For a more detailed breakdown of Amazon Stores and how they work, check out the Amazon Stores User Guide.

For inspiration, check out Amazon Basics’ Store, which is a great example of Amazon Stores in action.


What does this mean for sellers?

Amazon’s main priority is its customers. It always has been, and it always will be. Let’s be honest… the overall aesthetic and UI/UX of Amazon isn’t the best in the world. So it’s no surprise that the company is rolling out features that will enhance the shopping experience.

Honestly at this point, we’re not sure how Amazon Stores will affect the overall shopping experience. Right now, a shopper finds what they are looking for by typing in a search term, looking through results, and selecting a product that fits their needs.

However, it would make sense that Amazon is setting up for an additional way to drive traffic through these storefronts in order to make the shopping experience more enjoyable. Afterall, Amazon does advertise that Amazon Stores will “build a new shopping experience.” Here at Viral Launch, we are just really interested to see how that shopping experience will change.

Is Amazon taking a note from Macy’s by including branded sections located throughout the store? In case you haven’t noticed, Amazon has been actively making changes to the shopping experience already. When searching keywords such as mens watches or womens shoes, Amazon no longer shows search results directly.

Will Amazon start to identify “trusted” or “popular” brands for particular product markets, such as a search for vitamin c serum resulting in a few popular brands plus a few search results? We’re interested to see.

This could be Amazon’s way of weeding out sellers who aren’t serious about their business and rewarding those who are. After all, Amazon is a better place for consumers when their merchants are serious about providing a good product from a good brand.

For this reason, take advantage of Brand Registry, if you’ve been reluctant to pull the trigger thus far. Along with the brand protection, brand support, and access to EBC, the program allows for Amazon Stores, which could become increasingly valuable as Amazon continues to evolve.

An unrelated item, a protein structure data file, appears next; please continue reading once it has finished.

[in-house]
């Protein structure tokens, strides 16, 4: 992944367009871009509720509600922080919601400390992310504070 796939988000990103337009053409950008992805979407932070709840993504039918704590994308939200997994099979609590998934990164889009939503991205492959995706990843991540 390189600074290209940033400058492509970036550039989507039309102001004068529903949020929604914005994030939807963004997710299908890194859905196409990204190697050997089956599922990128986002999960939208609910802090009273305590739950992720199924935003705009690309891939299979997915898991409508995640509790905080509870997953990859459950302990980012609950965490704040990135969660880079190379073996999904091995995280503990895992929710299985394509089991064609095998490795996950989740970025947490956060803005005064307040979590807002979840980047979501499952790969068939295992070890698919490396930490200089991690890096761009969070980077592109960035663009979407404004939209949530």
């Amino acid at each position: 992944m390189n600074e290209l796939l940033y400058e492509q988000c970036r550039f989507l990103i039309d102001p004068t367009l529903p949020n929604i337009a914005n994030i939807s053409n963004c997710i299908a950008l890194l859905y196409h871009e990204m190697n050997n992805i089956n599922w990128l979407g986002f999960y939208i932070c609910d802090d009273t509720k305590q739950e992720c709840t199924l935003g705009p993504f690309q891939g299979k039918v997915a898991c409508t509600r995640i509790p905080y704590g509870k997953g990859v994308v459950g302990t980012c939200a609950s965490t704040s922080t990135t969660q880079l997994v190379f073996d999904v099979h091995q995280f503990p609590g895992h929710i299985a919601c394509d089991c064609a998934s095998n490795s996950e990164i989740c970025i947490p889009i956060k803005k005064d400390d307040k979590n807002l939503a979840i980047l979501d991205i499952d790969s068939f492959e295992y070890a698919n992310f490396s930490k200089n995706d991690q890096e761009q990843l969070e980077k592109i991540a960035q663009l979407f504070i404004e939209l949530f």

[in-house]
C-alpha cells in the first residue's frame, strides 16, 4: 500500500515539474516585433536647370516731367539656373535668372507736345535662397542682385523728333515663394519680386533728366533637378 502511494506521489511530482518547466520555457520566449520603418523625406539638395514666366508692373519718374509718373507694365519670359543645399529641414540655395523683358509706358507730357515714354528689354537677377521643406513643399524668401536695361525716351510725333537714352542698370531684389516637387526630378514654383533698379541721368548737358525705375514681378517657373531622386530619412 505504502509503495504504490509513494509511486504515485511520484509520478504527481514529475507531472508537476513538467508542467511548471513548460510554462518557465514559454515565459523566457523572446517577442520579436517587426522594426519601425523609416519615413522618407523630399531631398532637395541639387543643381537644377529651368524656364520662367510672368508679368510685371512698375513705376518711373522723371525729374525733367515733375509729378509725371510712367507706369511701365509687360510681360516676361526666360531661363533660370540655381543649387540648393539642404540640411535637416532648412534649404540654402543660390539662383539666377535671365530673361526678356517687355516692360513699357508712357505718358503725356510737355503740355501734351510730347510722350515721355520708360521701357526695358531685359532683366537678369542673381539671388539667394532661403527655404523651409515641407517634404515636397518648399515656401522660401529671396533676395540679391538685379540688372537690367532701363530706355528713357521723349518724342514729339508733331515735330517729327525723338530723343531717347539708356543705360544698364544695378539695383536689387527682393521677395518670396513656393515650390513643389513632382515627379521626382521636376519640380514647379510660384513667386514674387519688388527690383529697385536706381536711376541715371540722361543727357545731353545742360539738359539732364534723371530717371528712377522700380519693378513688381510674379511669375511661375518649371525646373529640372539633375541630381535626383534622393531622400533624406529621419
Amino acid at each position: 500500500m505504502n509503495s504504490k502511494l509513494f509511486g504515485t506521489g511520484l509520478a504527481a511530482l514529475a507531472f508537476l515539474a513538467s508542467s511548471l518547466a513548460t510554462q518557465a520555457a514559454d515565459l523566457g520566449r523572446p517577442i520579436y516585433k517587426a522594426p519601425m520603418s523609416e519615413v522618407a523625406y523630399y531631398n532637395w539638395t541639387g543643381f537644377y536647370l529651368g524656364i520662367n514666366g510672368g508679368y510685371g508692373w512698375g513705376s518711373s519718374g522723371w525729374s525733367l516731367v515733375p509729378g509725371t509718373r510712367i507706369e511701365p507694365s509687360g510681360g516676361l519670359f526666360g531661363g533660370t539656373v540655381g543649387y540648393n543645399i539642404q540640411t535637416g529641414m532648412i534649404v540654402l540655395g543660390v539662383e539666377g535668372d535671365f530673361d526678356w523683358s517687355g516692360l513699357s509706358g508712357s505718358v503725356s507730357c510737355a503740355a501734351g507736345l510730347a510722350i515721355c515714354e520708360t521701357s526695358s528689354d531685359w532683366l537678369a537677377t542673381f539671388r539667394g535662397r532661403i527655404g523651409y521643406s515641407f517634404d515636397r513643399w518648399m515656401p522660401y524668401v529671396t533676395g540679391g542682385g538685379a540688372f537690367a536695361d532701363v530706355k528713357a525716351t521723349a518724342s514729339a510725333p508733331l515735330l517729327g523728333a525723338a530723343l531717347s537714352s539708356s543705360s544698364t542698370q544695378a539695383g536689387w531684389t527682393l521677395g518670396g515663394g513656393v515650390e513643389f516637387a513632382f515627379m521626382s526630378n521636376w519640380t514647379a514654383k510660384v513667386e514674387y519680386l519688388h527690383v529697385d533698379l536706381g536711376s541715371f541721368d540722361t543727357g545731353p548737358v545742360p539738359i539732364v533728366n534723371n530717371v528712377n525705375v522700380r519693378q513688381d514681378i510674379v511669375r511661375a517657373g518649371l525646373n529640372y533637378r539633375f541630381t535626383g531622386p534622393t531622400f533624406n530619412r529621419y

Amazon Stores Creative Guidelines

Amazon Stores User Guide

Example of Amazon Stores

Enroll in Brand Registry



What do you think of this new feature for Brand Registered sellers? We’d love to hear your thoughts and questions in the comments below!

Understanding The Amazon Best Sellers Rank (BSR) – The Definitive Guide

At Viral Launch, we thrive on understanding and discovering the intricacies and science of the Amazon marketplace. Because the more we understand about Amazon the better equipped we are to map out the process of selling successfully for you. One of our targets was to reverse engineer the Amazon Best Sellers Rank (BSR) algorithm.

The intent was to build an incredibly robust Amazon sales estimation algorithm with unprecedented accuracy. While we have built a far more accurate BSR-to-sales mapping algorithm than what is currently available, reverse engineering the BSR algorithm requires a far greater amount of data and sophisticated machine learning tactics.

Here are our findings on BSR and the downfalls of using Amazon’s Best Sellers Rank as a tool to estimate sales. 


 What is Amazon’s Best Sellers Rank?

A product’s Best Sellers Rank can be found on the product’s detail page. As you can see, products are typically listed in multiple categories. There is usually a top level category: in this example it is #71 in Beauty & Personal Care. And there is a subcategory: this product is the #1 best seller in the sub category, Serums.

Often you’ll find a product in multiple subcategories and, somewhat less frequently, in multiple top level categories. For sales estimation equations, it is the top level category that the algorithms pay attention to. If someone had enough data to map out the current 64,000+ subcategories, they might use those numbers. But at the moment, that seems unlikely.